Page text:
The balance of tone is always a necessity in franchises but the passing of the baton is always a tricky proposition or it simply can be the reflection of an idea not being new, but of a different perspective. “Men In Black International” is a perfect acceptable addition to the pantheon of MIB but does not necessarily have a big stakes perspective to overcome. The aspect of a gung-ho new recruit and a seasoned agent fits the bill and in many ways it takes the angle that the end of the first MIB set up well with Linda Fiorentino and Will Smith at the end (though it was never built on). This uses it as the next logical step though Tessa Thompson’s character M is a bit more safe instead of Linda’s wonky morgue attendant. Thompson gives the sense of wonder that propels the idea of her love for the aliens she is seeing.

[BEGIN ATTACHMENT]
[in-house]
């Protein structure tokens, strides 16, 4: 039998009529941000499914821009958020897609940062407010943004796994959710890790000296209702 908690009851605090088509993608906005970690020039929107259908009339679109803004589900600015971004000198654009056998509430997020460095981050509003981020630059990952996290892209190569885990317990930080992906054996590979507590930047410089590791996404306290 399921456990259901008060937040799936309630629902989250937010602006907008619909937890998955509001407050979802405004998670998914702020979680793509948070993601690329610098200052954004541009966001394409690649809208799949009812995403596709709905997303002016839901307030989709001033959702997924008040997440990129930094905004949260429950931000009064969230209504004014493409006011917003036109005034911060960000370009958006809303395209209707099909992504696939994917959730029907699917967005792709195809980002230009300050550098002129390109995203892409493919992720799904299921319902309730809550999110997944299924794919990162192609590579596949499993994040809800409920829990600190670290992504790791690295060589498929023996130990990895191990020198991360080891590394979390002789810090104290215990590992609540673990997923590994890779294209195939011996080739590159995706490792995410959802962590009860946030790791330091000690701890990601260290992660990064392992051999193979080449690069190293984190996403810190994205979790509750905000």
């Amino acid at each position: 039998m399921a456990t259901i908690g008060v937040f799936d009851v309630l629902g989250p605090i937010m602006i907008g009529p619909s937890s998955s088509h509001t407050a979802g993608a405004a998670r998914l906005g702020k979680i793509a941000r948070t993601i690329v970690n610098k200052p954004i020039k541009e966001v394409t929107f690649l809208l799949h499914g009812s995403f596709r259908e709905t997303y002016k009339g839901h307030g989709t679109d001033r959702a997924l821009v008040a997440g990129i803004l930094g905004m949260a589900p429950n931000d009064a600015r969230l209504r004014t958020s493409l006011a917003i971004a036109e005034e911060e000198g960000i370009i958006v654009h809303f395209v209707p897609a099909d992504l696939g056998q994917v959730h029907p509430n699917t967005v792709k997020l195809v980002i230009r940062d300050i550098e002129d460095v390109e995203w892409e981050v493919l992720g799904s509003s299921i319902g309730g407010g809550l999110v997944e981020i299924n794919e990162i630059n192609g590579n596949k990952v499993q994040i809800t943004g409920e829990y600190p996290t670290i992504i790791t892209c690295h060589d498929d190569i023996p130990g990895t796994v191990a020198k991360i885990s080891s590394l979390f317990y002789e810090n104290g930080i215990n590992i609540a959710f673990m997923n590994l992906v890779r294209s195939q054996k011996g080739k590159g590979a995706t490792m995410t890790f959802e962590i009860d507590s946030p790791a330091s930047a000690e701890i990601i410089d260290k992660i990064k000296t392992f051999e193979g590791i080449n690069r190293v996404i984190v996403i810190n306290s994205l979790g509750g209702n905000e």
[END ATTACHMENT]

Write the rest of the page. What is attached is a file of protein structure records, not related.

The tone of the relationship between her and Chris Hemsworth is of course not played up though the basic chemistry is there but not as vicious as it was in “Thor: Ragnarok” but that was a much different world. They play more like brother and sister here which definitely works. But, it comes off less than it should because there is not more electricity between Hemsworth and a select other character who, despite being an actress of note, has an almost two dimensional play on her character. where her previous role in a Paramount franchise was so electric. It is not her fault but something is missing. Again it comes down to stakes. F. Gray Gray as a director is perfectly adept with the material and smart to stay away from big set pieces so the budget seems within check (though that might not turn out to be true).